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    Belly Fat: A Reality Sandwich? continued...

    "That's important, because there is a tendency [in middle-aged people] to gain more weight as they age," Tucker tells WebMD.

    But that wasn't the case with those eating roughly the same number of calories each day, but whose carbs included more refined, packaged, and processed foods, or starchy vegetables such as potatoes. Their waistlines expanded three times more (about a half inch per year) compared with the group that ate unrefined and less processed "whole" foods.

    Consider the Source

    The take-home message, according to a noted obesity expert not involved in Tucker's research: Don't forego carbs altogether, just the bad ones.

    "Many people on low-carb diets are making the same kind of mistake seen with low-fat diets in the past, namely, there's the consideration that an entire category of food -- in this case, carbohydrates -- is unhealthy," says David Ludwig, MD, PhD, director of the obesity program at Children's Hospital in Boston." Just as we know there are good fats and unhealthy fats, there are good carbohydrates that are rich in fiber, and less helpful carbohydrates such as white bread, excessive intake of potato products, refined breakfast cereals, and the like."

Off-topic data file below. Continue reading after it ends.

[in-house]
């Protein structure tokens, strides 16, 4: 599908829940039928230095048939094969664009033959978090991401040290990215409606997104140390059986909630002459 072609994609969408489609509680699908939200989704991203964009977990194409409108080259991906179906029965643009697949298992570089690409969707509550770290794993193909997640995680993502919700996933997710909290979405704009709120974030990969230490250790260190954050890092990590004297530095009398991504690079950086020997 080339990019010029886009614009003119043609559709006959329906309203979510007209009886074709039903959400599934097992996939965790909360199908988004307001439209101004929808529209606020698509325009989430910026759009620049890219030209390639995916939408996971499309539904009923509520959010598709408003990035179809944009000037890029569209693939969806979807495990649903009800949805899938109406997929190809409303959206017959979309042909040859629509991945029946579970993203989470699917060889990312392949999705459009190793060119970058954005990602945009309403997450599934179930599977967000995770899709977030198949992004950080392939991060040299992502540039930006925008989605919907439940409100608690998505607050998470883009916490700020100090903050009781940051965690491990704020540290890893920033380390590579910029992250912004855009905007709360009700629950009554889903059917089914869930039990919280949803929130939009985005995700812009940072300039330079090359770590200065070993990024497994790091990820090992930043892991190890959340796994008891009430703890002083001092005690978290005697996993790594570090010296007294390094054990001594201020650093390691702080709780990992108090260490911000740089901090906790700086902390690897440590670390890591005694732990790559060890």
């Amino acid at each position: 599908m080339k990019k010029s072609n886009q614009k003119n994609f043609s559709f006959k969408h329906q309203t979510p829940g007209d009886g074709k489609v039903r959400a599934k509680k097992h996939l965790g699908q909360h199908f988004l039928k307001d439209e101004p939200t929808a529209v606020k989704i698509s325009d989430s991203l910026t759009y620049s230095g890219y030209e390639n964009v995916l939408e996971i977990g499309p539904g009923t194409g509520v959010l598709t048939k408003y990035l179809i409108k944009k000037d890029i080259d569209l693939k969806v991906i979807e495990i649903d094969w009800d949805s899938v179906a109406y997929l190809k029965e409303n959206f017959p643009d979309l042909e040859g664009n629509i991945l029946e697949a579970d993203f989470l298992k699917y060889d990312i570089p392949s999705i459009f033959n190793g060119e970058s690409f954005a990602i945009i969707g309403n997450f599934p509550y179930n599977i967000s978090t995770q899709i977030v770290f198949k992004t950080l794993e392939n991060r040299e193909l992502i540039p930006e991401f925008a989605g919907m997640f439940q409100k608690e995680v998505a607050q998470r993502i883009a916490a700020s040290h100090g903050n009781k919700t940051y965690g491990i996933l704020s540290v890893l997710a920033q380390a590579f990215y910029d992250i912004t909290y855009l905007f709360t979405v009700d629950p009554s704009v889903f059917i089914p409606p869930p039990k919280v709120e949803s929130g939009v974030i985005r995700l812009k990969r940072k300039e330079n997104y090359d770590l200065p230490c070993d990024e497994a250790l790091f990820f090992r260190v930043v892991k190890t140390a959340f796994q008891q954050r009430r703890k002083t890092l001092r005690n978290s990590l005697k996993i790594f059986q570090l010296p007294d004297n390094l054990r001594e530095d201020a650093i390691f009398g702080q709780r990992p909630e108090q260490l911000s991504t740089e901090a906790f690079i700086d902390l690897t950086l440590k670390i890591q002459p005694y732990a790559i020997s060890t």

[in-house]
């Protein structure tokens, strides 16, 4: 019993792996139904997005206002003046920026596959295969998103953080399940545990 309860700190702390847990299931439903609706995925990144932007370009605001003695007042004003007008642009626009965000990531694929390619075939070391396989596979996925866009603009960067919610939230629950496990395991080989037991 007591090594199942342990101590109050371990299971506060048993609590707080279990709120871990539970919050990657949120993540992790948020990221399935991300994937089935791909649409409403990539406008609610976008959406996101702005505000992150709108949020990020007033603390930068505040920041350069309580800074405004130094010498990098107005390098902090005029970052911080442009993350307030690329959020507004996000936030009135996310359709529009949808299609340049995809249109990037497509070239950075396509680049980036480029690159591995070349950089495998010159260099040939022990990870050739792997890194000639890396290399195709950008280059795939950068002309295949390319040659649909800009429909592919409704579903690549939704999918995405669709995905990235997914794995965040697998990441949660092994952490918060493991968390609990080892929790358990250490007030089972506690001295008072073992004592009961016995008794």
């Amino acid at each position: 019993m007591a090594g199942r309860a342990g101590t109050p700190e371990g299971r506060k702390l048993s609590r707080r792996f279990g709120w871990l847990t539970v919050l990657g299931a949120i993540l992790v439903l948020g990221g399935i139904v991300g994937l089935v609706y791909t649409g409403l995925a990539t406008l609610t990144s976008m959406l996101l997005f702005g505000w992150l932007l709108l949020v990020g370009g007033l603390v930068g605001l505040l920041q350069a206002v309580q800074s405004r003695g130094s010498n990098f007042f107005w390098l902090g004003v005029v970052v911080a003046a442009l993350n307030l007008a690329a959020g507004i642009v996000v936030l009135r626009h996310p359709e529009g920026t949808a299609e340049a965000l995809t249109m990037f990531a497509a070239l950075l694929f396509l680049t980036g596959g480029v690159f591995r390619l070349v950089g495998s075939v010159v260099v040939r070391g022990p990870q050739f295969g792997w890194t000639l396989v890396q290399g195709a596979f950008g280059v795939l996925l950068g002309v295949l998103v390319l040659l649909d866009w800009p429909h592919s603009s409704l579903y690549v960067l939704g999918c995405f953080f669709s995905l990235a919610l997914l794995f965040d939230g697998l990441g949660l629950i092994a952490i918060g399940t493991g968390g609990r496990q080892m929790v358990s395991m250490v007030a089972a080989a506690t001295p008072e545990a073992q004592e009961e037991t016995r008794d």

In fact, Ludwig headed a 1999 study, published in the Journal of the American Medical Association, finding that how much fiber was eaten was a better predictor of weight gain, insulin levels, and other heart disease factors in young adults than how much saturated or other fats were consumed.

    Stand by Your Bran

    High-fiber foods help control weight in several ways: They tend to fill you up faster, so you're less hungry and less likely to overeat. But they also tend to be lower in their glycemic index, producing less of a spike in blood sugar levels after meals and therefore less of an increase in insulin levels. High glycemic foods -- which include most refined foods and starches -- are associated with more weight gain and greater risk of diabetes.

    "It's unclear whether it's the fiber itself, properties associated with fiber such as vitamins, minerals, and phytochemicals, or the fact that people who eat a high-fiber diet have much smaller swings in blood sugar," Ludwig tells WebMD. "But there's little doubt that eating more whole foods rich in fiber is optimal, for controlling weight and good health."

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